Successful Prevention Programs for Children and Adolescents / Edition 1by Joseph A. Durlak
Pub. Date: 08/01/1997
Publisher: Springer US
Successful Prevention Programs for Children and Adolescents presents a wide variety of exemplary programs addressing behavioral and social problems, school failure, drug use, injuries, child abuse, physical health, and other critical issues. The validity and generality of each study's results are given special attention, and outcomes involving actual/em>… See more details below
Successful Prevention Programs for Children and Adolescents presents a wide variety of exemplary programs addressing behavioral and social problems, school failure, drug use, injuries, child abuse, physical health, and other critical issues. The validity and generality of each study's results are given special attention, and outcomes involving actual behavioral change are emphasized. A special appendix lists resources on prevention, including other texts, special journal issues, national clearinghouses, resource centers containing videos and curriculum materials, and Web sites.
Table of Contents
For centuries, France has cast an extraordinary spell on travelers. Harvey Levenstein's Seductive Journey explains why so many Americans have visited it, and tells, in colorful detail, what they did when they got there. The result is a highly entertaining examination of the transformation of American attitudes toward French food, sex, and culture, as well as an absorbing exploration of changing notions of class, gender, race, and nationality.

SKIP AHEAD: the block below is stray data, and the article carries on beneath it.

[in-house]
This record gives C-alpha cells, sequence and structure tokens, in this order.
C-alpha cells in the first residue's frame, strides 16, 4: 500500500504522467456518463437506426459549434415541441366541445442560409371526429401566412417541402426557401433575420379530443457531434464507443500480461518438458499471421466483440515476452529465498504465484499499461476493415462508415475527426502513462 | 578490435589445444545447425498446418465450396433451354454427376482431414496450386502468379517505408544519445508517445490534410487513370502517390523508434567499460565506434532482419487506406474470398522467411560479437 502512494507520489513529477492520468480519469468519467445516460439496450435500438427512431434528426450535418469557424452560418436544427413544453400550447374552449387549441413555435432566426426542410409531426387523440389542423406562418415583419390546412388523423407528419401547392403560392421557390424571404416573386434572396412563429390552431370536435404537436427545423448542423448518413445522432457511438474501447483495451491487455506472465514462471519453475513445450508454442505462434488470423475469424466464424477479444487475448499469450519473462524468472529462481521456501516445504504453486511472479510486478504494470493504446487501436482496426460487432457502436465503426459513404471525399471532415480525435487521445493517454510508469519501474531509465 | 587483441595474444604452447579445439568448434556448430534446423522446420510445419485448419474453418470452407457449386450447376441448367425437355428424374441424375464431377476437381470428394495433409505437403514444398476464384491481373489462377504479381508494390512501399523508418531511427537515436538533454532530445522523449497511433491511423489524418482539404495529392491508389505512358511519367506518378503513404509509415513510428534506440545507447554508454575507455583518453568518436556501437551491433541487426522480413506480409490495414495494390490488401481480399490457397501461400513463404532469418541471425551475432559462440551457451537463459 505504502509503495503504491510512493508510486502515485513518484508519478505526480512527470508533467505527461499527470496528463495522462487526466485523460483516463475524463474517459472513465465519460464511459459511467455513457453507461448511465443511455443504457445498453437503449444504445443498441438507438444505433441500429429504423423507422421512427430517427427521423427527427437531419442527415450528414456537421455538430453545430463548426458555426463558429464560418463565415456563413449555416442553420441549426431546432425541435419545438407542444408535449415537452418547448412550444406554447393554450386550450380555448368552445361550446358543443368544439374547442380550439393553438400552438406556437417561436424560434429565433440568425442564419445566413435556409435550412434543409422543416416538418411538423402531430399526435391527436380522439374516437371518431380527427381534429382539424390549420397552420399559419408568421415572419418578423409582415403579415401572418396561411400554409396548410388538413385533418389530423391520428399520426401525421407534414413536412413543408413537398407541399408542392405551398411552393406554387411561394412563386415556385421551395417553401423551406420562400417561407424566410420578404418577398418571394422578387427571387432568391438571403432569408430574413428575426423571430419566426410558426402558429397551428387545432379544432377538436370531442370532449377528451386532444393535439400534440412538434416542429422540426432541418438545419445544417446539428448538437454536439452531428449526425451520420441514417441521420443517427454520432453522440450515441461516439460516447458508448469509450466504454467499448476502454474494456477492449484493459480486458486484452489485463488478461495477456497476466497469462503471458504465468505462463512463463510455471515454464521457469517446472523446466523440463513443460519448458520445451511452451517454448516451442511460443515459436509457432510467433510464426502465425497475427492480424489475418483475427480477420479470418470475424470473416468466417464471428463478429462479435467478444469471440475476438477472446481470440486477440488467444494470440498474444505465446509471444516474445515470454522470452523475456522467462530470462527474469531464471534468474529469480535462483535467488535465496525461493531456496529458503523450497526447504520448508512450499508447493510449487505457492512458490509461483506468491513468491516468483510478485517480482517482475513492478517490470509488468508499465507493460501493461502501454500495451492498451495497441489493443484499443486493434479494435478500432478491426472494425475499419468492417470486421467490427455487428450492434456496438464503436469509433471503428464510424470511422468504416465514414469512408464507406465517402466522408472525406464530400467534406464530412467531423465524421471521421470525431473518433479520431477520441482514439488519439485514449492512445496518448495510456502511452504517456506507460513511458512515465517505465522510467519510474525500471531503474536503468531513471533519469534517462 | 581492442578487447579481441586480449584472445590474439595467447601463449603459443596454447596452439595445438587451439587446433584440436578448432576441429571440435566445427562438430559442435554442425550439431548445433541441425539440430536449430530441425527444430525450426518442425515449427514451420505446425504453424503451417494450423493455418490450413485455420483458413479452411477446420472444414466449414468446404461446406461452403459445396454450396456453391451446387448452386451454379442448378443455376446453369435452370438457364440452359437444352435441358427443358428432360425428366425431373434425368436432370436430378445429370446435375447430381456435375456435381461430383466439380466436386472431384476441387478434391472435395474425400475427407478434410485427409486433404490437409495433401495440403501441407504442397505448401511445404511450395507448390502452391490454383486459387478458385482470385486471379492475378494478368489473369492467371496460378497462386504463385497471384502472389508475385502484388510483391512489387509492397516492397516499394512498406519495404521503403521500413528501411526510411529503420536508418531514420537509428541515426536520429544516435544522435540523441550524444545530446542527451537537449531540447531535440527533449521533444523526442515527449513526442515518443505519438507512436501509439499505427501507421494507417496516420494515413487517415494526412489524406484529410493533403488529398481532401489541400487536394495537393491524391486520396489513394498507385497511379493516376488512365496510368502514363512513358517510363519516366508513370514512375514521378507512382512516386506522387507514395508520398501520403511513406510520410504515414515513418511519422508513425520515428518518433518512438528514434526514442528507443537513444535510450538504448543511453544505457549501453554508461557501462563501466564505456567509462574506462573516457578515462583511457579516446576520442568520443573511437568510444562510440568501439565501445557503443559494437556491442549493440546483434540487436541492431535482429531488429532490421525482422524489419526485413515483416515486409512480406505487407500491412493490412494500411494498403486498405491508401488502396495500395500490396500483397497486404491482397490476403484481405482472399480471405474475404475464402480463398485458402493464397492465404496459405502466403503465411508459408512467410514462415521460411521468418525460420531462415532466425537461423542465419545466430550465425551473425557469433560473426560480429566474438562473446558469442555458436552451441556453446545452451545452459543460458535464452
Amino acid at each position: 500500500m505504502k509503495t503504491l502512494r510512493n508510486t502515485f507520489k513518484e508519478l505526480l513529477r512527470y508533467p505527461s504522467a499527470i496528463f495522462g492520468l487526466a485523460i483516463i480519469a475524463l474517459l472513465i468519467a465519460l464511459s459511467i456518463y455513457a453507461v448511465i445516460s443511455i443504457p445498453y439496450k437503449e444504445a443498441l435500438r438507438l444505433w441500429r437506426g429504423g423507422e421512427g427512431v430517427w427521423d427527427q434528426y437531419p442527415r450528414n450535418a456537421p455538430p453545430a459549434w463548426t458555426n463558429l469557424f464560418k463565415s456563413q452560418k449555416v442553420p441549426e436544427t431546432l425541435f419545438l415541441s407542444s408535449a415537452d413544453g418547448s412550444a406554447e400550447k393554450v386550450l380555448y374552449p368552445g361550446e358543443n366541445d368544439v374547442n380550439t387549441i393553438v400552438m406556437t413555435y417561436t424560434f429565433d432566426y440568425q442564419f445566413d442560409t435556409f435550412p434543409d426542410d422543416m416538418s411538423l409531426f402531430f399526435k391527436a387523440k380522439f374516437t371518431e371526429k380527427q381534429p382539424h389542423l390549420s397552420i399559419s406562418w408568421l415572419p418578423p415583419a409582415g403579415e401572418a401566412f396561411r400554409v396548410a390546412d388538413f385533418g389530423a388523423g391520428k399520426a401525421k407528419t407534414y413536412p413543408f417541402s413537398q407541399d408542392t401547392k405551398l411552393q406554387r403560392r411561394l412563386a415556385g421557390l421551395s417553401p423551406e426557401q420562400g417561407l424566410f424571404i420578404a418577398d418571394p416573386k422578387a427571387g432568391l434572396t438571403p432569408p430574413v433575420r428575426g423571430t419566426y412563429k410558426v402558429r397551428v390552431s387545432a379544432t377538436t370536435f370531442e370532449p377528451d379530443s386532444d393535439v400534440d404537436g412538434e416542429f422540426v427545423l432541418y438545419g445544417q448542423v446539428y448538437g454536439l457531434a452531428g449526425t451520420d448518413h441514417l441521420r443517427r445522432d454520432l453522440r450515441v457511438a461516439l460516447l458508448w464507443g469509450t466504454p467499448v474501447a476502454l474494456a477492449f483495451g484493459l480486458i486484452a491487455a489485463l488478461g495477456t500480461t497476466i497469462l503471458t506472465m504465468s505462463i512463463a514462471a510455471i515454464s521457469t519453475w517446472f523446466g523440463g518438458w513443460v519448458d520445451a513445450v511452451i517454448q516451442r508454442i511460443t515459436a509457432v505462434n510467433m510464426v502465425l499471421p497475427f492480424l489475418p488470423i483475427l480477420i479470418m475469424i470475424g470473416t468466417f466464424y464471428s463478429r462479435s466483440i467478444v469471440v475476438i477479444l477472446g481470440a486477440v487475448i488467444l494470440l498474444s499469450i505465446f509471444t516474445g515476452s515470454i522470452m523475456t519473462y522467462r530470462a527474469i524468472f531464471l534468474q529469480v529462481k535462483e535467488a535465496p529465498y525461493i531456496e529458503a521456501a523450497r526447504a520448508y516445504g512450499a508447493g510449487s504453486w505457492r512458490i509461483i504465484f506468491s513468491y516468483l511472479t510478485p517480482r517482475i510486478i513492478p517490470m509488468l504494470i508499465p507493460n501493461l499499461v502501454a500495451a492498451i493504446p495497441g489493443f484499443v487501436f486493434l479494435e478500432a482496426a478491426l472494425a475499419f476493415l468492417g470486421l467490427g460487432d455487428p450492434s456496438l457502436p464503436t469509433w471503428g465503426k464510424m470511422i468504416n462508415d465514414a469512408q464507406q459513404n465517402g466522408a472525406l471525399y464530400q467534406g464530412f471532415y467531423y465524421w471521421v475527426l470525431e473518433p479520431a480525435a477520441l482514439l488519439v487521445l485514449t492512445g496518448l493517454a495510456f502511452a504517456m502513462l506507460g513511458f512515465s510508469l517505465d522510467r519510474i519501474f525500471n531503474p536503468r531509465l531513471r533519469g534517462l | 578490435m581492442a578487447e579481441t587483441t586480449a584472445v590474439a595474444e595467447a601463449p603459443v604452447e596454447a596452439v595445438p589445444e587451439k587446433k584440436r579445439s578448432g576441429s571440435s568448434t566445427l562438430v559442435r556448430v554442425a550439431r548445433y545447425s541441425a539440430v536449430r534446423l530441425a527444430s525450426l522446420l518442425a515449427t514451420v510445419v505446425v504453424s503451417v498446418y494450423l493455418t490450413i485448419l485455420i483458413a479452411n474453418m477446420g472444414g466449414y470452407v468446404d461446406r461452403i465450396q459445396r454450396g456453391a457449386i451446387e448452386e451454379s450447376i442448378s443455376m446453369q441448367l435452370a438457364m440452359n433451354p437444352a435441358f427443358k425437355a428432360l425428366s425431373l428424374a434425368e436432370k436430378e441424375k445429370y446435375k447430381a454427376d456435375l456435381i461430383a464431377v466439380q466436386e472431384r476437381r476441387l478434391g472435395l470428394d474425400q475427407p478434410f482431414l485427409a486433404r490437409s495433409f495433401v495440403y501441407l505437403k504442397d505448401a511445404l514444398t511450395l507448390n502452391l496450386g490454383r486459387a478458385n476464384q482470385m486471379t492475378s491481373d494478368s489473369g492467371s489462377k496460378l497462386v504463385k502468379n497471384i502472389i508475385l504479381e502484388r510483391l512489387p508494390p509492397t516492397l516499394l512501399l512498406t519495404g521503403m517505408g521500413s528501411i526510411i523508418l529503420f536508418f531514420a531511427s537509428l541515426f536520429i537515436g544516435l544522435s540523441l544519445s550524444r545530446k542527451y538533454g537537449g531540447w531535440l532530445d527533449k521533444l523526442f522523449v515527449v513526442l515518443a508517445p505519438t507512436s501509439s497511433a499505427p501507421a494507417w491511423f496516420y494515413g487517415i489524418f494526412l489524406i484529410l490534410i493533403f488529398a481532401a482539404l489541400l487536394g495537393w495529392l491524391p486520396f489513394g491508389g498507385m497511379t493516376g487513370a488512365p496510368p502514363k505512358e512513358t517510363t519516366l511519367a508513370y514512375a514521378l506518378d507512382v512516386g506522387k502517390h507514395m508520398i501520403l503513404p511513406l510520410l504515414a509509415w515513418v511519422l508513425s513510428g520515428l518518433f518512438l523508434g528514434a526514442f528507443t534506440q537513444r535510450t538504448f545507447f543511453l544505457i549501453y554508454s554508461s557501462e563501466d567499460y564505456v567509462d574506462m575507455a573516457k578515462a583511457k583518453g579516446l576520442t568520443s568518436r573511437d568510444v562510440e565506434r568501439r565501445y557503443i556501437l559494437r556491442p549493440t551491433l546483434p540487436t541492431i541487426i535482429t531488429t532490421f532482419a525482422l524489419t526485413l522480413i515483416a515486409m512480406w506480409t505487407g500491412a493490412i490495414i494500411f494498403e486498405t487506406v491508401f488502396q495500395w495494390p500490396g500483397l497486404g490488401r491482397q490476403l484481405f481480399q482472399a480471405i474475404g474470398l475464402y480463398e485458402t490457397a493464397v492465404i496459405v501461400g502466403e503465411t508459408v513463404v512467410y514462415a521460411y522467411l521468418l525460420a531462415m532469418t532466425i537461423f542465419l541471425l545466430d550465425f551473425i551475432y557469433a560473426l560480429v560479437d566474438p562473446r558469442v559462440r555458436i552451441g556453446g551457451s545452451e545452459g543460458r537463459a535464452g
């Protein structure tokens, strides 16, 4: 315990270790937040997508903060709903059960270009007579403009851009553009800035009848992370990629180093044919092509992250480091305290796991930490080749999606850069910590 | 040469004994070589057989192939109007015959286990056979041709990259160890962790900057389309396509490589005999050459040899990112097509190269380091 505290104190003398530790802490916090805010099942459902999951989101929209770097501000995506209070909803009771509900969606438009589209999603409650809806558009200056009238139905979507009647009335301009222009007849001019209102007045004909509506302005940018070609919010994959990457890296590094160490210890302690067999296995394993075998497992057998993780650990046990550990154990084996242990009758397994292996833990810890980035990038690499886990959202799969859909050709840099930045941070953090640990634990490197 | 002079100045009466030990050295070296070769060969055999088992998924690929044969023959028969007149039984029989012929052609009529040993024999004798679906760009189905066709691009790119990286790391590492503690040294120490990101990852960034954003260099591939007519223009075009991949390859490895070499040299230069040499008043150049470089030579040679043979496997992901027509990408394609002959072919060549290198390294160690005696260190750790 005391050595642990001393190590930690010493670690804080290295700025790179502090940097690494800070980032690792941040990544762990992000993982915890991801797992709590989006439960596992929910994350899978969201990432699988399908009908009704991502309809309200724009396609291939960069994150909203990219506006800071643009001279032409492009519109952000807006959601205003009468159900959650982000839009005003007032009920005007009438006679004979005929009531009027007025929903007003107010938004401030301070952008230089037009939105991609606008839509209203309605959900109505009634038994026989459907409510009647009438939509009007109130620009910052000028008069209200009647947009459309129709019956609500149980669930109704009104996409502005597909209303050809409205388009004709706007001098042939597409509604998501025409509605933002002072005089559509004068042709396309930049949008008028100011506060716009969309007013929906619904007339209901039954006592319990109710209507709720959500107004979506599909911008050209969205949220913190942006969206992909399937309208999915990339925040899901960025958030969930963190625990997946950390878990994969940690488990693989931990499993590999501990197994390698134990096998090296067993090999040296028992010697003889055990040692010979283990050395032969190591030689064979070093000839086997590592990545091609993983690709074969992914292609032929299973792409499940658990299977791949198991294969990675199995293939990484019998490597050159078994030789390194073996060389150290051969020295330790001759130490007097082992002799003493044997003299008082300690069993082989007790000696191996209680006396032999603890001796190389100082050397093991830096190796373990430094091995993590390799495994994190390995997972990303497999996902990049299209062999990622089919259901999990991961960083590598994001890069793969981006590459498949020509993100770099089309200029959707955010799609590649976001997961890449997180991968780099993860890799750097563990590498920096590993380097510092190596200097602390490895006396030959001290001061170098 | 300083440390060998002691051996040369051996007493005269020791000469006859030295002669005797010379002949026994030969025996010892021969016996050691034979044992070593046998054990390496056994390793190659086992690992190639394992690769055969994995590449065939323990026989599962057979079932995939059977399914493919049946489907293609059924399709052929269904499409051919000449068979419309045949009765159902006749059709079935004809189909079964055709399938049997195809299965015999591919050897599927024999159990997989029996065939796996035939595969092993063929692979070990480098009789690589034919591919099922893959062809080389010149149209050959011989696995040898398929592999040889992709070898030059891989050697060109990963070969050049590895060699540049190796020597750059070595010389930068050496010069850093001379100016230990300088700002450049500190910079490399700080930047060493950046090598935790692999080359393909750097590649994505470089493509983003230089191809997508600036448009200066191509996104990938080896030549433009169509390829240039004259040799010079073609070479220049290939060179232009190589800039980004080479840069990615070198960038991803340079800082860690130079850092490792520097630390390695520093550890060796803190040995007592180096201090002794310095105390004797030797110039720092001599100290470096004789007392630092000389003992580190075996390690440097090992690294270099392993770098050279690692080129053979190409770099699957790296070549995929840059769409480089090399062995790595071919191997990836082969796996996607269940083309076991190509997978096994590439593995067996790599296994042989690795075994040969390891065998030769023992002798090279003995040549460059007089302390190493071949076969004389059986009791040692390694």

Levenstein begins in 1786, when Thomas Jefferson instructed young upper-class American men to travel overseas for self-improvement rather than debauchery. Inspired by these sentiments, many men crossed the Atlantic to develop "taste" and refinement. However, the introduction of the transatlantic steamship in the mid-nineteenth century opened France to people further down the class ladder. As the upper class distanced themselves from the lower-class travelers, tourism in search of culture gave way to the tourism of "conspicuous leisure," sex, and sensuality. Cultural tourism became identified with social-climbing upper-middle-class women. In the 1920s, prohibition in America and a new middle class intent on "having fun" helped make drunken sprees in Paris more enticing than trudging through the Louvre. Bitter outbursts of French anti-Americanism failed to jolt the American ideal of a sensual, happy-go-lucky France, full of joie de vivre. It remained Americans' favorite overseas destination.
From Fragonard to foie gras, the delicious details of this story of how American visitors to France responded to changing notions of leisure and blazed the trail for modern mass tourism makes for delightful, thought-provoking reading.
"...a thoroughly readable and highly likable book."—Deirdre Blair, New York Times Book Review
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